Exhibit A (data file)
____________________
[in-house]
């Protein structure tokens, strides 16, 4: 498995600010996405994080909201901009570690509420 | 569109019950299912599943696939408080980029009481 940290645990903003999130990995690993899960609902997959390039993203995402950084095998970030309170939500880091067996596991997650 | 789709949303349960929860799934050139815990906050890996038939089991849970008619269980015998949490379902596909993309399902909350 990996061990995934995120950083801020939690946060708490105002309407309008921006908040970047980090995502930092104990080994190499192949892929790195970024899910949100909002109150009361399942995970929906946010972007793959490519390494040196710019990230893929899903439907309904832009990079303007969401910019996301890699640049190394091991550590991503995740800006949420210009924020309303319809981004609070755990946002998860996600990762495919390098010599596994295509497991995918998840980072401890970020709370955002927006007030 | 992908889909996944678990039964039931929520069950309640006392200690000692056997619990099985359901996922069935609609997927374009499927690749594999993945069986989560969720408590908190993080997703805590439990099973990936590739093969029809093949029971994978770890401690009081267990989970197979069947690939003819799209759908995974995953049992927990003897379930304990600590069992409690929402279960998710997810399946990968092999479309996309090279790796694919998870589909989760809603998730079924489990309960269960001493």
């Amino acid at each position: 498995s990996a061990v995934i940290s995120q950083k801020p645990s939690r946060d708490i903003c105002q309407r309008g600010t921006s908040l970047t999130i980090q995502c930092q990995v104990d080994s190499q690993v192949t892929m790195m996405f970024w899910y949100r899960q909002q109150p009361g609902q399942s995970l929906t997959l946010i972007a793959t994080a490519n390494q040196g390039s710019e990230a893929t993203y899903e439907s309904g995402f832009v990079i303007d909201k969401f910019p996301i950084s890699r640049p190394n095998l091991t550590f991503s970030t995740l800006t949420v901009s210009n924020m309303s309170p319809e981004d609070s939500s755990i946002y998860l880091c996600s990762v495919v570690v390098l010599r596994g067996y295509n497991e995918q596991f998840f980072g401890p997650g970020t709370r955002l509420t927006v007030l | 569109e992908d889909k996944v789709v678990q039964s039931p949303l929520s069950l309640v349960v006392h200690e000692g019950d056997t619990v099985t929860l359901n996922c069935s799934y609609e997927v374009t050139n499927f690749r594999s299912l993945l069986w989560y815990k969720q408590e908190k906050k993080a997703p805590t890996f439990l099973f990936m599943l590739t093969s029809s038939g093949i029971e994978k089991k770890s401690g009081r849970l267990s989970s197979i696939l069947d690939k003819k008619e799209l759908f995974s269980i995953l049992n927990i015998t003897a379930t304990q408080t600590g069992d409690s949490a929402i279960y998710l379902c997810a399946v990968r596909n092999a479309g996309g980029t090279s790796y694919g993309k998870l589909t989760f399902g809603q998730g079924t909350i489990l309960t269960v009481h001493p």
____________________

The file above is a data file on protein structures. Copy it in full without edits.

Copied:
[in-house]
């Protein structure tokens, strides 16, 4: 498995600010996405994080909201901009570690509420 | 569109019950299912599943696939408080980029009481 940290645990903003999130990995690993899960609902997959390039993203995402950084095998970030309170939500880091067996596991997650 | 789709949303349960929860799934050139815990906050890996038939089991849970008619269980015998949490379902596909993309399902909350 990996061990995934995120950083801020939690946060708490105002309407309008921006908040970047980090995502930092104990080994190499192949892929790195970024899910949100909002109150009361399942995970929906946010972007793959490519390494040196710019990230893929899903439907309904832009990079303007969401910019996301890699640049190394091991550590991503995740800006949420210009924020309303319809981004609070755990946002998860996600990762495919390098010599596994295509497991995918998840980072401890970020709370955002927006007030 | 992908889909996944678990039964039931929520069950309640006392200690000692056997619990099985359901996922069935609609997927374009499927690749594999993945069986989560969720408590908190993080997703805590439990099973990936590739093969029809093949029971994978770890401690009081267990989970197979069947690939003819799209759908995974995953049992927990003897379930304990600590069992409690929402279960998710997810399946990968092999479309996309090279790796694919998870589909989760809603998730079924489990309960269960001493």
């Amino acid at each position: 498995s990996a061990v995934i940290s995120q950083k801020p645990s939690r946060d708490i903003c105002q309407r309008g600010t921006s908040l970047t999130i980090q995502c930092q990995v104990d080994s190499q690993v192949t892929m790195m996405f970024w899910y949100r899960q909002q109150p009361g609902q399942s995970l929906t997959l946010i972007a793959t994080a490519n390494q040196g390039s710019e990230a893929t993203y899903e439907s309904g995402f832009v990079i303007d909201k969401f910019p996301i950084s890699r640049p190394n095998l091991t550590f991503s970030t995740l800006t949420v901009s210009n924020m309303s309170p319809e981004d609070s939500s755990i946002y998860l880091c996600s990762v495919v570690v390098l010599r596994g067996y295509n497991e995918q596991f998840f980072g401890p997650g970020t709370r955002l509420t927006v007030l | 569109e992908d889909k996944v789709v678990q039964s039931p949303l929520s069950l309640v349960v006392h200690e000692g019950d056997t619990v099985t929860l359901n996922c069935s799934y609609e997927v374009t050139n499927f690749r594999s299912l993945l069986w989560y815990k969720q408590e908190k906050k993080a997703p805590t890996f439990l099973f990936m599943l590739t093969s029809s038939g093949i029971e994978k089991k770890s401690g009081r849970l267990s989970s197979i696939l069947d690939k003819k008619e799209l759908f995974s269980i995953l049992n927990i015998t003897a379930t304990q408080t600590g069992d409690s949490a929402i279960y998710l379902c997810a399946v990968r596909n092999a479309g996309g980029t090279s790796y694919g993309k998870l589909t989760f399902g809603q998730g079924t909350i489990l309960t269960v009481h001493p």